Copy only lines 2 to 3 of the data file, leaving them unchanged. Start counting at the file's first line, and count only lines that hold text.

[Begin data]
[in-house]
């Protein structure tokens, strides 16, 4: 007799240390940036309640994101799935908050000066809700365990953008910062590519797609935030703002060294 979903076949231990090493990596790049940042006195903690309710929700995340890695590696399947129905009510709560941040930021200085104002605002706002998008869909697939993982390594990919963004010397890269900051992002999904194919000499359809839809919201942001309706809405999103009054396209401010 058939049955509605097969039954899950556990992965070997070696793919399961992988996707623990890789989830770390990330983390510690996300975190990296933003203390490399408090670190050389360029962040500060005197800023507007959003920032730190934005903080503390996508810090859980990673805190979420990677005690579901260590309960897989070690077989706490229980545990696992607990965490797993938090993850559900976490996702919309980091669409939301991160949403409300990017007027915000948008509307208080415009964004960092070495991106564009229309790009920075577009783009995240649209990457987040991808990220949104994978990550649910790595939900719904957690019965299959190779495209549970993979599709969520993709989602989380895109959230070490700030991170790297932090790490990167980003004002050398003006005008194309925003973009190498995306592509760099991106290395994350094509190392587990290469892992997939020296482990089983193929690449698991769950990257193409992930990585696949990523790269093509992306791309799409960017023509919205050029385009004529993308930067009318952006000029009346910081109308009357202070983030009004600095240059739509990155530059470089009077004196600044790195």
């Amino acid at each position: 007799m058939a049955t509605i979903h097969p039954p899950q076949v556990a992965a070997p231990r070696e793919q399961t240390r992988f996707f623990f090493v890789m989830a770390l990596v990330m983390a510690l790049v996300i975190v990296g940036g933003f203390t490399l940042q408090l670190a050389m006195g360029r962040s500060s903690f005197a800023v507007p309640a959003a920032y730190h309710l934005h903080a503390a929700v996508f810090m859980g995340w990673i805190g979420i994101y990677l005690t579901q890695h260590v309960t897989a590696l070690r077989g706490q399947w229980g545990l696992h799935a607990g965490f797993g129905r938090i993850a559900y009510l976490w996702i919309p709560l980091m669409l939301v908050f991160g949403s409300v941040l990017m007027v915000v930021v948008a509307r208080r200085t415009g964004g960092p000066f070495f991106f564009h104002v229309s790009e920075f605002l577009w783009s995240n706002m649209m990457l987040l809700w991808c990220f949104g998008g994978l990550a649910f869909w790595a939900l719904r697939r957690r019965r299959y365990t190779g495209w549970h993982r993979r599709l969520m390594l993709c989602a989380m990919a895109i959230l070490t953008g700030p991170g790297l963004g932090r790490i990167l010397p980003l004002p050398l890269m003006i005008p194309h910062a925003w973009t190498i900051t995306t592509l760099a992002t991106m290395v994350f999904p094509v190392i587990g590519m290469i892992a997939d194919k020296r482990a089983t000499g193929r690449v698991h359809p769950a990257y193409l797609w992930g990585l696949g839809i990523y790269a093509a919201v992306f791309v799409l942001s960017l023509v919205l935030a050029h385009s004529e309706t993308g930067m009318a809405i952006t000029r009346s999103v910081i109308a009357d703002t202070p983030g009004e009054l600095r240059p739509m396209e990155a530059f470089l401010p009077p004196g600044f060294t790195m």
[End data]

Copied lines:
């Protein structure tokens, strides 16, 4: 007799240390940036309640994101799935908050000066809700365990953008910062590519797609935030703002060294 979903076949231990090493990596790049940042006195903690309710929700995340890695590696399947129905009510709560941040930021200085104002605002706002998008869909697939993982390594990919963004010397890269900051992002999904194919000499359809839809919201942001309706809405999103009054396209401010 058939049955509605097969039954899950556990992965070997070696793919399961992988996707623990890789989830770390990330983390510690996300975190990296933003203390490399408090670190050389360029962040500060005197800023507007959003920032730190934005903080503390996508810090859980990673805190979420990677005690579901260590309960897989070690077989706490229980545990696992607990965490797993938090993850559900976490996702919309980091669409939301991160949403409300990017007027915000948008509307208080415009964004960092070495991106564009229309790009920075577009783009995240649209990457987040991808990220949104994978990550649910790595939900719904957690019965299959190779495209549970993979599709969520993709989602989380895109959230070490700030991170790297932090790490990167980003004002050398003006005008194309925003973009190498995306592509760099991106290395994350094509190392587990290469892992997939020296482990089983193929690449698991769950990257193409992930990585696949990523790269093509992306791309799409960017023509919205050029385009004529993308930067009318952006000029009346910081109308009357202070983030009004600095240059739509990155530059470089009077004196600044790195």
């Amino acid at each position: 007799m058939a049955t509605i979903h097969p039954p899950q076949v556990a992965a070997p231990r070696e793919q399961t240390r992988f996707f623990f090493v890789m989830a770390l990596v990330m983390a510690l790049v996300i975190v990296g940036g933003f203390t490399l940042q408090l670190a050389m006195g360029r962040s500060s903690f005197a800023v507007p309640a959003a920032y730190h309710l934005h903080a503390a929700v996508f810090m859980g995340w990673i805190g979420i994101y990677l005690t579901q890695h260590v309960t897989a590696l070690r077989g706490q399947w229980g545990l696992h799935a607990g965490f797993g129905r938090i993850a559900y009510l976490w996702i919309p709560l980091m669409l939301v908050f991160g949403s409300v941040l990017m007027v915000v930021v948008a509307r208080r200085t415009g964004g960092p000066f070495f991106f564009h104002v229309s790009e920075f605002l577009w783009s995240n706002m649209m990457l987040l809700w991808c990220f949104g998008g994978l990550a649910f869909w790595a939900l719904r697939r957690r019965r299959y365990t190779g495209w549970h993982r993979r599709l969520m390594l993709c989602a989380m990919a895109i959230l070490t953008g700030p991170g790297l963004g932090r790490i990167l010397p980003l004002p050398l890269m003006i005008p194309h910062a925003w973009t190498i900051t995306t592509l760099a992002t991106m290395v994350f999904p094509v190392i587990g590519m290469i892992a997939d194919k020296r482990a089983t000499g193929r690449v698991h359809p769950a990257y193409l797609w992930g990585l696949g839809i990523y790269a093509a919201v992306f791309v799409l942001s960017l023509v919205l935030a050029h385009s004529e309706t993308g930067m009318a809405i952006t000029r009346s999103v910081i109308a009357d703002t202070p983030g009004e009054l600095r240059p739509m396209e990155a530059f470089l401010p009077p004196g600044f060294t790195m």